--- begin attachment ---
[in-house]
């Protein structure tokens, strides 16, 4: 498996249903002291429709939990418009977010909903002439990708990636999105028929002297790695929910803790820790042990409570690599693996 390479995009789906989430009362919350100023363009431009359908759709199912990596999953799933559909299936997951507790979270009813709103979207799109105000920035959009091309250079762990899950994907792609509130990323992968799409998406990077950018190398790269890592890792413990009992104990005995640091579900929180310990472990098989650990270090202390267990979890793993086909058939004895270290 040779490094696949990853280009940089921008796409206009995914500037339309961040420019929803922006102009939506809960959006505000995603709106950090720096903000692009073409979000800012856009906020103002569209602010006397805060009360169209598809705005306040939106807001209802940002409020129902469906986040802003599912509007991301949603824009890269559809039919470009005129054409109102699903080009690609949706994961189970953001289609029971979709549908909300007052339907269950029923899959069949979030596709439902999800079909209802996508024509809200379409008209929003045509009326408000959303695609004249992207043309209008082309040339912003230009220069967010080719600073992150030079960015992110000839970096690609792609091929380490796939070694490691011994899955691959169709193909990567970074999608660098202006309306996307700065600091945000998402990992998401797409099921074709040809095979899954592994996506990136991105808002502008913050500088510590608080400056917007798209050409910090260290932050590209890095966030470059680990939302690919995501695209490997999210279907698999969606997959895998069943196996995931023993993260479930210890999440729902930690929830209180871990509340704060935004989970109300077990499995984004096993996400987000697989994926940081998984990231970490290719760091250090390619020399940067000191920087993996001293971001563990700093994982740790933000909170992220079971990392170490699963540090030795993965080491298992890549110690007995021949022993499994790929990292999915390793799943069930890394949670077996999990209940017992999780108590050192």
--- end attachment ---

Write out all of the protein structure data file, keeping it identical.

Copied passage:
[in-house]
């Protein structure tokens, strides 16, 4: 498996249903002291429709939990418009977010909903002439990708990636999105028929002297790695929910803790820790042990409570690599693996 390479995009789906989430009362919350100023363009431009359908759709199912990596999953799933559909299936997951507790979270009813709103979207799109105000920035959009091309250079762990899950994907792609509130990323992968799409998406990077950018190398790269890592890792413990009992104990005995640091579900929180310990472990098989650990270090202390267990979890793993086909058939004895270290 040779490094696949990853280009940089921008796409206009995914500037339309961040420019929803922006102009939506809960959006505000995603709106950090720096903000692009073409979000800012856009906020103002569209602010006397805060009360169209598809705005306040939106807001209802940002409020129902469906986040802003599912509007991301949603824009890269559809039919470009005129054409109102699903080009690609949706994961189970953001289609029971979709549908909300007052339907269950029923899959069949979030596709439902999800079909209802996508024509809200379409008209929003045509009326408000959303695609004249992207043309209008082309040339912003230009220069967010080719600073992150030079960015992110000839970096690609792609091929380490796939070694490691011994899955691959169709193909990567970074999608660098202006309306996307700065600091945000998402990992998401797409099921074709040809095979899954592994996506990136991105808002502008913050500088510590608080400056917007798209050409910090260290932050590209890095966030470059680990939302690919995501695209490997999210279907698999969606997959895998069943196996995931023993993260479930210890999440729902930690929830209180871990509340704060935004989970109300077990499995984004096993996400987000697989994926940081998984990231970490290719760091250090390619020399940067000191920087993996001293971001563990700093994982740790933000909170992220079971990392170490699963540090030795993965080491298992890549110690007995021949022993499994790929990292999915390793799943069930890394949670077996999990209940017992999780108590050192």